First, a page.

Tips For Removing Tile Grout Yourself

Do you love the tile in your bathroom but hate the discolored, chipping grout between each piece? While grout is designed to last long, moisture, dirt buildup, and mold can cause several challenges. There are grout cleaners that can help, but that's not always enough. It may be easier to remove the existing grout, clean the surface, and re-grout than to completely clean and reseal what's already there. Sometimes, you may no longer like the color of the grout and want something refreshing and beautiful. No matter why you want to remove it, the question is how.

You could hire a professional to remove the grout for you at an average of around $5 to $25 per square foot. It's possible to remove grout on your own without damaging the tile, though, with a few tips and some time. The key is not to attack it with any tool you have but to use a few strategies to minimize the work and improve the outcome. Follow these tips for removing grout yourself.

Use a reciprocating saw

This may not be the ideal choice if you're trying to remove grout from delicate tile or tight spaces. For most other tile grout, using a reciprocating saw will allow you to pull out the material rather efficiently. You'll need to purchase a grout-removing tool to attach to the saw, as this helps to protect the edges of the tile as you work to pull out the material.

When using a reciprocating saw, be sure to saw at a downward angle away from you, moving slowly between the tiles. You'll need safety goggles to protect your eyes from flying material. Work up and down each of the tiles until you've removed as much as possible. Be careful not to chip the edges of the tile, especially if it's older. While using this method, don't try to remove every bit of the material, as that puts the blade too close to the edges of the tile in many cases. Instead, use the saw to get as much out as possible. You can chip away the rest later.

Work the saw carefully

If you plan to use a saw for grout removal, there are a few things to remember. First, use it in more than one direction, starting with a straight-on approach to get most of the grout out. Then, create a slight angle to help you work out the material along the edges. As you do this, have a vacuum nearby to help pick up the debris to keep your view of the space clear.

After the initial passes, you can go back to clean up the area with a utility knife. Wear cut-proof gloves for this step, and be careful when moving the knife up and down the edges to remove the excess grout that didn't come off. Using a saw like this is the most direct and common approach, but it can be difficult if you don't have much skill. Luckily, there are other methods to consider using as well.

Alternatively, use a screwdriver

If you don't want to invest money into a saw and you have some time on your hands, use a simple screwdriver and mallet to remove the grout. With this method, you'll need a screwdriver with a flat, larger head no wider than the space between the tiles. Getting the right size will minimize your frustration when removing the material. Position the flat blade at the edge of the grout and tap with the mallet until the chips start flying!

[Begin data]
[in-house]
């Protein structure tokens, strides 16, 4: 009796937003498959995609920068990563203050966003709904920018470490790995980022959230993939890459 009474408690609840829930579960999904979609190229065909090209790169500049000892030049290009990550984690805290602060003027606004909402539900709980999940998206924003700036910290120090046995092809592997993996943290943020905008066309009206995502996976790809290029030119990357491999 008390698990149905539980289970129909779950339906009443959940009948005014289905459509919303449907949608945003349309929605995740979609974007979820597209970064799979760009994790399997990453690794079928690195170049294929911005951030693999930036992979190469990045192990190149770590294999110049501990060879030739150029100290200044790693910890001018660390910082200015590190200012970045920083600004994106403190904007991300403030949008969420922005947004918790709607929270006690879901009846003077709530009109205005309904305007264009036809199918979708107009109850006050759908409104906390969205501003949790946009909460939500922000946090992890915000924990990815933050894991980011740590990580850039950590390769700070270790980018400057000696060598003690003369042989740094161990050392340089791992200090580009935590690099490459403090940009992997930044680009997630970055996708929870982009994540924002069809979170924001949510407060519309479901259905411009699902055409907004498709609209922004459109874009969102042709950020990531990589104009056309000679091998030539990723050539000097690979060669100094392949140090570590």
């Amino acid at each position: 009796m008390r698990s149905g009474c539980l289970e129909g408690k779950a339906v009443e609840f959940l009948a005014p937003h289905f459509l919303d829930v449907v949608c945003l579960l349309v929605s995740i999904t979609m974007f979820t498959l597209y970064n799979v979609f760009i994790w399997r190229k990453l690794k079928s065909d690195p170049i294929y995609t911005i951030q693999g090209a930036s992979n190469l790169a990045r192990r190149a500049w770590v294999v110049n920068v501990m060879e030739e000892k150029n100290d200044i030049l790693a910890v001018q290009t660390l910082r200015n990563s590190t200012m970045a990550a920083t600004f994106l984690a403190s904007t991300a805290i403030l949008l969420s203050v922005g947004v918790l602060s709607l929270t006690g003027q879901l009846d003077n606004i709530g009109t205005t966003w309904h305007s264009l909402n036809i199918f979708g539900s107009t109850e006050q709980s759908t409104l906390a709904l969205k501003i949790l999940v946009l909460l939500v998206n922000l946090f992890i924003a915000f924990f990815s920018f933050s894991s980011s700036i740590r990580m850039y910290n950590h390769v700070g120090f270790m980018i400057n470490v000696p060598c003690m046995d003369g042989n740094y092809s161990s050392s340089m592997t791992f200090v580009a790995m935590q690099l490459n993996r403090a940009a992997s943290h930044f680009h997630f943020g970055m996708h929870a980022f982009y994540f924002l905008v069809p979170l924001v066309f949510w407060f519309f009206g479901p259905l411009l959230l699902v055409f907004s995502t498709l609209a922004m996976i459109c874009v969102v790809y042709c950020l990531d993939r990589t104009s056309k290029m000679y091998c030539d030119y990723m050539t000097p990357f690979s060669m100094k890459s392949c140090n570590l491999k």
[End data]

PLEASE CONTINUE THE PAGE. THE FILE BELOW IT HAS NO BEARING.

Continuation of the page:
This method takes time and can be a lot of work. That's why it's best for small projects or complex spaces you cannot reach with a saw. If you don't take the time with it, it's easy to miss the right area, chip the tile, or strike your finger. You may also find this method difficult if you have a thick amount of material present. If this manual method doesn't seem to work, it's likely because the grout is too durable, and you'll need a more power-driven method.

Utilize an oscillating tool

You can find a simple oscillating tool at most hardware stores or online. You don't need anything too expensive, but it will need to have the proper blade for tile grout removal. Typically, this should be a 1/16-inch or a 1/8-inch-wide blade, but the goal is not to choose anything with a blade larger than the space between the tiles. Move the blade along the grout, which should pulverize it, turning it to dust and chips. Be sure to wear a mask and eye protection.

This method is simple enough for most projects, requiring just enough pressure as you move along the edge of the tile to address the grout. Because these tools are lighter and easier to maneuver, they tend to make quick work of most grout projects. This will take some extra time for a large floor, and you'll want a knee pad to protect you as you work around the space. For backsplashes or bathroom grout, this can be an efficient option.

Use the water method

What if tools are not your thing, or you want to remove tile grout on delicate tile you hope to preserve? The use of water and wood may be all that's needed, and you'll need time and patience for this method to be effective.

In this method, you must saturate the area with water for several hours. This means allowing standing water to remain, covering the grout to seep in and moisten it slightly. Then, use a piece of hardwood (avoid anything with a sharp point) and run it along the edges of the tile, loosening the grout until it pulls away. You'll need to take your time with this process, but the wood is just abrasive enough to force the grout off the tile without any danger of chipping it. You may need to use wire wool or a slightly abrasive sponge to help with full grout removal. Work on small areas at a time so the grout doesn't dry out. Allow it to dry before you properly grout the tile fully.